Mines Branch, in TAC comments, requested to know the thickness of the forest floor over the sand deposit, which will allow us to gauge how great an impact this mine proposal will have. This information would be available from the drilling program Canadian Premium Sand undertook. There is no licence condition which requires this information to be published, despite the proponent stating they would do so. A licence condition stating the amount of forest floor being removed must be added. 

Operational Oversight Committee Has No Terms
Canadian Premium Sand has stated they will establish a local public Operational Oversight Committee in response to health and traffic issues, yet no licence condition indicates this requirement. An Operational Oversight Committee requires, at a minimum, annual funding to do research, a transparent selection process for members, public reporting requirements, and a requirement that the proponent addresses concerns brought forward by the Committee. This must be enshrined in a licence condition. 

Funding Moose Population Monitoring and Recovery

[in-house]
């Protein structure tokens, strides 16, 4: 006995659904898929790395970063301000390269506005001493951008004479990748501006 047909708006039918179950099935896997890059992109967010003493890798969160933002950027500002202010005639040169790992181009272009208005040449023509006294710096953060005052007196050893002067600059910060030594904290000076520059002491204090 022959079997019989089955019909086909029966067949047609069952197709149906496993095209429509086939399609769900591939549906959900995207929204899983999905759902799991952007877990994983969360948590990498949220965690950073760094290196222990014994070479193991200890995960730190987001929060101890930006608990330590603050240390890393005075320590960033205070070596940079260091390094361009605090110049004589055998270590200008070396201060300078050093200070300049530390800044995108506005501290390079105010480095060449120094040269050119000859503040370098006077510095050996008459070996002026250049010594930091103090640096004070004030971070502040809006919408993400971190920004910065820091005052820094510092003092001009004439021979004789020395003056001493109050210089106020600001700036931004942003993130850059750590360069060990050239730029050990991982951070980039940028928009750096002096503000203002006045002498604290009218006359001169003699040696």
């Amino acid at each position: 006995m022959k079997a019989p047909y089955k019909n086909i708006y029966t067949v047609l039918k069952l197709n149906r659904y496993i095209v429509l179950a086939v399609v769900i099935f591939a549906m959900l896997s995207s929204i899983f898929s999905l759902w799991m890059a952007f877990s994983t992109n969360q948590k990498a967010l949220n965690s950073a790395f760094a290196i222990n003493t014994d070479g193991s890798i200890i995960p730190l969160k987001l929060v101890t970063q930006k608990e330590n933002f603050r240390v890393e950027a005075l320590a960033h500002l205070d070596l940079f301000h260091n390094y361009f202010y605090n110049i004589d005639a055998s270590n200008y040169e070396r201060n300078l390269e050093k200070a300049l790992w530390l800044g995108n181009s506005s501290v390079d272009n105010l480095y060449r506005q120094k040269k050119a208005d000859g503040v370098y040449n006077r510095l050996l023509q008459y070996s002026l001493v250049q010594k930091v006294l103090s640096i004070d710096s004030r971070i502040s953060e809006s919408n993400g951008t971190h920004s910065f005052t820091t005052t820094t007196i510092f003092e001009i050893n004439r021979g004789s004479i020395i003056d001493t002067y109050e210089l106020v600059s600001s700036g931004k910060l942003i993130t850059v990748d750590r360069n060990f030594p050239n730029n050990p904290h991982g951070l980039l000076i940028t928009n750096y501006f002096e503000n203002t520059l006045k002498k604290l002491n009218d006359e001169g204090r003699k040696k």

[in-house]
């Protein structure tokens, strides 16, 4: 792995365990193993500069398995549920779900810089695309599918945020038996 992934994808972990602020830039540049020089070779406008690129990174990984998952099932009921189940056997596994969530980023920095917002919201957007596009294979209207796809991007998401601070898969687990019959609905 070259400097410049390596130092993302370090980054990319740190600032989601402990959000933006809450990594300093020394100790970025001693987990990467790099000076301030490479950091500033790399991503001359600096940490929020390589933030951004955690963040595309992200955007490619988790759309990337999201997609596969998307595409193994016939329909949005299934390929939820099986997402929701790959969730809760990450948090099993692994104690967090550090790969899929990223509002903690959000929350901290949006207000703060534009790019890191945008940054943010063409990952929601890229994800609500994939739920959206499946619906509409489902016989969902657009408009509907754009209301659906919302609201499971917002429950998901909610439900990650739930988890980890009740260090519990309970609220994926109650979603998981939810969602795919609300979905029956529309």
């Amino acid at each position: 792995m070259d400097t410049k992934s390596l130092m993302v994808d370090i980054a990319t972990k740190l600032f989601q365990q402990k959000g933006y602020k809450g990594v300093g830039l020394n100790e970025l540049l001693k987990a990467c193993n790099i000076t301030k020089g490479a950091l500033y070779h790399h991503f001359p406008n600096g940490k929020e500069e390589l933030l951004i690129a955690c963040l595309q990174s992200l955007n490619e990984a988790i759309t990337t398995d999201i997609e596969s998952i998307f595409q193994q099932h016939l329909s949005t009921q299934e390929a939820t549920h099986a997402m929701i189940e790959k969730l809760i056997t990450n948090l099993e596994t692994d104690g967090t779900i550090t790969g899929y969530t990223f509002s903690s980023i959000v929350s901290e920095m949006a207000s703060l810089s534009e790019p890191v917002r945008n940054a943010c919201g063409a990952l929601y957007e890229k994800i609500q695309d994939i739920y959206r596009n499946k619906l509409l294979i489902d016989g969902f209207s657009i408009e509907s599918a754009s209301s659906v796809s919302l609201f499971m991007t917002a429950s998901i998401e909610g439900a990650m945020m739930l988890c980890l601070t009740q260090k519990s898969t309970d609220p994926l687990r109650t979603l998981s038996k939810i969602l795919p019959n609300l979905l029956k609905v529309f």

TAC comments state Canadian Premium Sand must be involved in moose population monitoring. While the Wildlife Monitoring Plan is mentioned in Condition 31, it does not mention moose specifically. The collapse of moose populations across the province, coupled with the cultural importance of moose to indigenous communities are reason enough to add a licence condition expecting the proponent to financially contribute to moose monitoring and recovery programs in Manitoba. 

Publicize Plans and Monitoring Data
None of the conditions listed in the Licence requires monitoring data or plans to be publicized. This is an abuse of the Environment Act proposal process. The following plans are required to be produced before operating the proposed mine, but none of the information will be publicized, despite constant calls for it from TAC and the public:

  1. Erosion and Sediment Control Plan
  2. Surface Water Management Plan